One of the conditions of Datuk Seri Ismail Sabri Yaakob’s government’s memorandum of understanding with Pakatan, signed in Sept 2021, was equal funding for all MPs. That should be still honoured and implemented under Anwar’s government.
If that is in place, we can judge how fairly, responsibly and with full accountability our MPs spend these precious funds for the betterment of their constituencies.
They must also show their attendance record, what they have raised or spoken on in the Dewan Rakyat. We can do that by making it mandatory for MPs and assemblymen to publish their report cards just before the annual Budget session in Parliament.
From my years as a journalist covering Parliament meetings, many MPs are seat warmers who hardly ever speak on anything, spend more time in the cafeteria and lounges and even leave before the day’s sitting has ended. That’s why the hall is often very empty, barely making the quorum of 26 MPs from the total of 222.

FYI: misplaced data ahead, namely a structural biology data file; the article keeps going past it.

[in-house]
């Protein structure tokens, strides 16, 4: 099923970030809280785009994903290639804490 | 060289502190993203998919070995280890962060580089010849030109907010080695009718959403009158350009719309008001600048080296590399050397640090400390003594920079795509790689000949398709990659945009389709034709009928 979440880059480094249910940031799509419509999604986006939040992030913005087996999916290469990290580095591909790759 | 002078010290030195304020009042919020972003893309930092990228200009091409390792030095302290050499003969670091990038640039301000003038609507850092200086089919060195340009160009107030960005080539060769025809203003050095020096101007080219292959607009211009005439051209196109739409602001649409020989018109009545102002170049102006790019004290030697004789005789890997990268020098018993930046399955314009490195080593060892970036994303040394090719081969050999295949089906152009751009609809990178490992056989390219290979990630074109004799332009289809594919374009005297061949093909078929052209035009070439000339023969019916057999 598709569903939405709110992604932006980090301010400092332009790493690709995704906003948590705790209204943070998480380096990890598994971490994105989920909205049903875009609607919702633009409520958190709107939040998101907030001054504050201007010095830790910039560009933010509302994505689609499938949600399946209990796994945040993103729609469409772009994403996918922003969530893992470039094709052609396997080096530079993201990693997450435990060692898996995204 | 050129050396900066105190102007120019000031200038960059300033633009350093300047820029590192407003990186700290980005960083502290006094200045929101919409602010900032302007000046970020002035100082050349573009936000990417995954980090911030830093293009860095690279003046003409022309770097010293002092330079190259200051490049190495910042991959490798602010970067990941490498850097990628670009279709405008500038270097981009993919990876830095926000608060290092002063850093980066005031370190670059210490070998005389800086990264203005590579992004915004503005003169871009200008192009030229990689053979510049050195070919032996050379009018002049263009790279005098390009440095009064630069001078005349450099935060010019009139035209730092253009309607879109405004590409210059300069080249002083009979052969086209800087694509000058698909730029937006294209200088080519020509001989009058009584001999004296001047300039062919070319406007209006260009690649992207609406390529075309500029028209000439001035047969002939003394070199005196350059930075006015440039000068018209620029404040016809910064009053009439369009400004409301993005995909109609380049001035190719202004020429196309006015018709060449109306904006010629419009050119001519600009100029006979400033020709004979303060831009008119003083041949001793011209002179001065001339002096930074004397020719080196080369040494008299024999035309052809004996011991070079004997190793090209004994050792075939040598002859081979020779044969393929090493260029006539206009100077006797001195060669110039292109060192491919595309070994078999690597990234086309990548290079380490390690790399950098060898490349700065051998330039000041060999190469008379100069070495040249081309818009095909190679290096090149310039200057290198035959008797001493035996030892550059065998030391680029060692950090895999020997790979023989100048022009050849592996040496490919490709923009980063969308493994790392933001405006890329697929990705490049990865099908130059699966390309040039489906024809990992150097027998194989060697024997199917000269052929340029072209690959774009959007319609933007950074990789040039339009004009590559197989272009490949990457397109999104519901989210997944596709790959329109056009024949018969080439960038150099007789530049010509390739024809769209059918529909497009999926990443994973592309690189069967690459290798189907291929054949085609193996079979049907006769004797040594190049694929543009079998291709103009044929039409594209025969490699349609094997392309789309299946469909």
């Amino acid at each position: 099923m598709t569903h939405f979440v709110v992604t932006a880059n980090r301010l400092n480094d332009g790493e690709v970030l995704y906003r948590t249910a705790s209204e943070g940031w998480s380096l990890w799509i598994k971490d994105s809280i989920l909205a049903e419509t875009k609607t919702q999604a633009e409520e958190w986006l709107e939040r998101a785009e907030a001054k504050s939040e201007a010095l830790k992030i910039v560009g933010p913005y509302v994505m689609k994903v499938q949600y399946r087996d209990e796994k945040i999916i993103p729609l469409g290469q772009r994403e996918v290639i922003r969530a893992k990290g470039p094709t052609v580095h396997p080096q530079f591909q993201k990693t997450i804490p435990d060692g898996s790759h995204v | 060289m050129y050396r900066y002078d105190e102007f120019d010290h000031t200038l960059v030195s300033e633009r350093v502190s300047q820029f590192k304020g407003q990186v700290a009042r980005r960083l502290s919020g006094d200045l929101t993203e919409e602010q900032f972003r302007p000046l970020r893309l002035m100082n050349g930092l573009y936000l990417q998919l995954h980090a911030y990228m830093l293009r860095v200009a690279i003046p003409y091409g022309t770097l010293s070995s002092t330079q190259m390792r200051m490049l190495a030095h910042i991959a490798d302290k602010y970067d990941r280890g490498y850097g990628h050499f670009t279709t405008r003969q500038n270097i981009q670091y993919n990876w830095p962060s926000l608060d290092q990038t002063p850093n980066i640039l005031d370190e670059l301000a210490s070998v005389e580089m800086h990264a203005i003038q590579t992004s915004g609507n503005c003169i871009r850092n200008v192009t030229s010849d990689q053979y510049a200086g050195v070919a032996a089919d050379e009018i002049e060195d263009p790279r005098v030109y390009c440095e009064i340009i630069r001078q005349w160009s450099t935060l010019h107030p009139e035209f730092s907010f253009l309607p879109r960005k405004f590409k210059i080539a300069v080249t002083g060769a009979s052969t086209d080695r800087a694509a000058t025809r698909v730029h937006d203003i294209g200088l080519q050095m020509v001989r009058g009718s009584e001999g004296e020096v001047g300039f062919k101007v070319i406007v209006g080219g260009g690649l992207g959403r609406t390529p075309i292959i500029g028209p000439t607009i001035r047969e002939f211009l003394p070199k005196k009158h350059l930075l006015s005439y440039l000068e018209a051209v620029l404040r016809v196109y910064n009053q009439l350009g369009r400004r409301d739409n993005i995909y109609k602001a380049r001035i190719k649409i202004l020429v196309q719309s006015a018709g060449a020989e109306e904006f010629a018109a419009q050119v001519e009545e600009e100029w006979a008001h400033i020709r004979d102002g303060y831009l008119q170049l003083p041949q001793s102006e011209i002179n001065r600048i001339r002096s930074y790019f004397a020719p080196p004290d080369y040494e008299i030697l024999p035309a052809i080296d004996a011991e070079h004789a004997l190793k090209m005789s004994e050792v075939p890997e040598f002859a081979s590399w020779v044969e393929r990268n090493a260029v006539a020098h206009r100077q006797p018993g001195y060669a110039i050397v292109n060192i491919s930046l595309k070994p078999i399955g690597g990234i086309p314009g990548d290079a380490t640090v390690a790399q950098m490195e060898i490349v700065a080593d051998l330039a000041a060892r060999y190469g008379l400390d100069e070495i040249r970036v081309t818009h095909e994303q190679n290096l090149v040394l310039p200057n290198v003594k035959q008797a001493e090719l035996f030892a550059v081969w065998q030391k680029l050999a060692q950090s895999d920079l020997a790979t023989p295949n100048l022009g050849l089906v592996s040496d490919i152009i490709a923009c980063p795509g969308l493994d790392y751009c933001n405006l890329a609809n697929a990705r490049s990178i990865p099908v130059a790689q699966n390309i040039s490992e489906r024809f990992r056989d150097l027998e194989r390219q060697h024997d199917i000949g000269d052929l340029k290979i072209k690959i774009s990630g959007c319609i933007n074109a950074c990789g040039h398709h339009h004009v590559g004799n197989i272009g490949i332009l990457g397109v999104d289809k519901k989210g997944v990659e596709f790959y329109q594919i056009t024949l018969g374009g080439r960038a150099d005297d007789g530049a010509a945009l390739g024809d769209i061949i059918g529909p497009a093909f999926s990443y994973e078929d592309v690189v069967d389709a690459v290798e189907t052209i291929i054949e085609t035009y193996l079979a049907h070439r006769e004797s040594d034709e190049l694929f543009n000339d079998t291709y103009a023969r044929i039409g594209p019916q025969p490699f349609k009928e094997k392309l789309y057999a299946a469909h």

Fortunately, there are representatives who do take an active part in the Dewan Rakyat; who study new Bills and debate them; raise issues important to their voters and national interest and are really service oriented; they are on the ground and readily available to attend to the needs of their constituents.
These are the kind of dedicated, selfless MPs with integrity we want and we have no qualms about paying them well. Probably the finest example we have is former MP for Bukit Bintang Tan Sri Lee Lam Thye. In the present generation of MPs, the one seen as Lee’s most likely successor is the much loved and admired MP for Segambut Hannah Yeoh.
I started this column by saying I won’t tell Anwar who to appoint. But in the best political tradition of backtracking, I will say I do want to see Yeoh appointed to a meaningful ministerial post in the Cabinet.